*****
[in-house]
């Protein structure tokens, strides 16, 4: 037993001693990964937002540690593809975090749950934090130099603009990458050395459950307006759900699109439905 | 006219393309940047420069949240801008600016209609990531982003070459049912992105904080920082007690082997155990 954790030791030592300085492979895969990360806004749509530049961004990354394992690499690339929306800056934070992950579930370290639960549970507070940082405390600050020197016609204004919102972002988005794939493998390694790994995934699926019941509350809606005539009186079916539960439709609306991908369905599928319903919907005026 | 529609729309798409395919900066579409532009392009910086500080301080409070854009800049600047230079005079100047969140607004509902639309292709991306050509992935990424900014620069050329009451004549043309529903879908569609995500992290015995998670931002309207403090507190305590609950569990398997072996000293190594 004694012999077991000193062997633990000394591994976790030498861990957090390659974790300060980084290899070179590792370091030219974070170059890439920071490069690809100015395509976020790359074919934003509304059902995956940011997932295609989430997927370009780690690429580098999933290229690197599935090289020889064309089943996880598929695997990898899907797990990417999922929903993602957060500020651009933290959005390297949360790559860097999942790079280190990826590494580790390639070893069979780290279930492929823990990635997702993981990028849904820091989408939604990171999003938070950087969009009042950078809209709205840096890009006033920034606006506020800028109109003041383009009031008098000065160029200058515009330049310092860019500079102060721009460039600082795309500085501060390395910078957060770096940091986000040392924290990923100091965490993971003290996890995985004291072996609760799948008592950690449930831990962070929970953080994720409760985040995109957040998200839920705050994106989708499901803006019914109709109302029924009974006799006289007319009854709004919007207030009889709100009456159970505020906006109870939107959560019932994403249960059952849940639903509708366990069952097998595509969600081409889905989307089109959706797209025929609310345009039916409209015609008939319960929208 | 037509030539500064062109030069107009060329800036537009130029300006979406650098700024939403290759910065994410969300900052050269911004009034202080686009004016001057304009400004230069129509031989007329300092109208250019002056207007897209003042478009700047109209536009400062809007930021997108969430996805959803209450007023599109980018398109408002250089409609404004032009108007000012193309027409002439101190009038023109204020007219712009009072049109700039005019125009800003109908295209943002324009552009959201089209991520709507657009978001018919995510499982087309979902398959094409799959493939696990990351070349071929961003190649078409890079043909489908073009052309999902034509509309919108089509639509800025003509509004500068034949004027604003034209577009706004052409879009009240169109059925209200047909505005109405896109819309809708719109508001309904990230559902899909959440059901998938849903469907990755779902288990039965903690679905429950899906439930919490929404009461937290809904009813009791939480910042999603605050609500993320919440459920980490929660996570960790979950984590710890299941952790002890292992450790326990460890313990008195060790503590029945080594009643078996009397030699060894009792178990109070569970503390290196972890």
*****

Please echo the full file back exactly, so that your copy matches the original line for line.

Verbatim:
[in-house]
């Protein structure tokens, strides 16, 4: 037993001693990964937002540690593809975090749950934090130099603009990458050395459950307006759900699109439905 | 006219393309940047420069949240801008600016209609990531982003070459049912992105904080920082007690082997155990 954790030791030592300085492979895969990360806004749509530049961004990354394992690499690339929306800056934070992950579930370290639960549970507070940082405390600050020197016609204004919102972002988005794939493998390694790994995934699926019941509350809606005539009186079916539960439709609306991908369905599928319903919907005026 | 529609729309798409395919900066579409532009392009910086500080301080409070854009800049600047230079005079100047969140607004509902639309292709991306050509992935990424900014620069050329009451004549043309529903879908569609995500992290015995998670931002309207403090507190305590609950569990398997072996000293190594 004694012999077991000193062997633990000394591994976790030498861990957090390659974790300060980084290899070179590792370091030219974070170059890439920071490069690809100015395509976020790359074919934003509304059902995956940011997932295609989430997927370009780690690429580098999933290229690197599935090289020889064309089943996880598929695997990898899907797990990417999922929903993602957060500020651009933290959005390297949360790559860097999942790079280190990826590494580790390639070893069979780290279930492929823990990635997702993981990028849904820091989408939604990171999003938070950087969009009042950078809209709205840096890009006033920034606006506020800028109109003041383009009031008098000065160029200058515009330049310092860019500079102060721009460039600082795309500085501060390395910078957060770096940091986000040392924290990923100091965490993971003290996890995985004291072996609760799948008592950690449930831990962070929970953080994720409760985040995109957040998200839920705050994106989708499901803006019914109709109302029924009974006799006289007319009854709004919007207030009889709100009456159970505020906006109870939107959560019932994403249960059952849940639903509708366990069952097998595509969600081409889905989307089109959706797209025929609310345009039916409209015609008939319960929208 | 037509030539500064062109030069107009060329800036537009130029300006979406650098700024939403290759910065994410969300900052050269911004009034202080686009004016001057304009400004230069129509031989007329300092109208250019002056207007897209003042478009700047109209536009400062809007930021997108969430996805959803209450007023599109980018398109408002250089409609404004032009108007000012193309027409002439101190009038023109204020007219712009009072049109700039005019125009800003109908295209943002324009552009959201089209991520709507657009978001018919995510499982087309979902398959094409799959493939696990990351070349071929961003190649078409890079043909489908073009052309999902034509509309919108089509639509800025003509509004500068034949004027604003034209577009706004052409879009009240169109059925209200047909505005109405896109819309809708719109508001309904990230559902899909959440059901998938849903469907990755779902288990039965903690679905429950899906439930919490929404009461937290809904009813009791939480910042999603605050609500993320919440459920980490929660996570960790979950984590710890299941952790002890292992450790326990460890313990008195060790503590029945080594009643078996009397030699060894009792178990109070569970503390290196972890």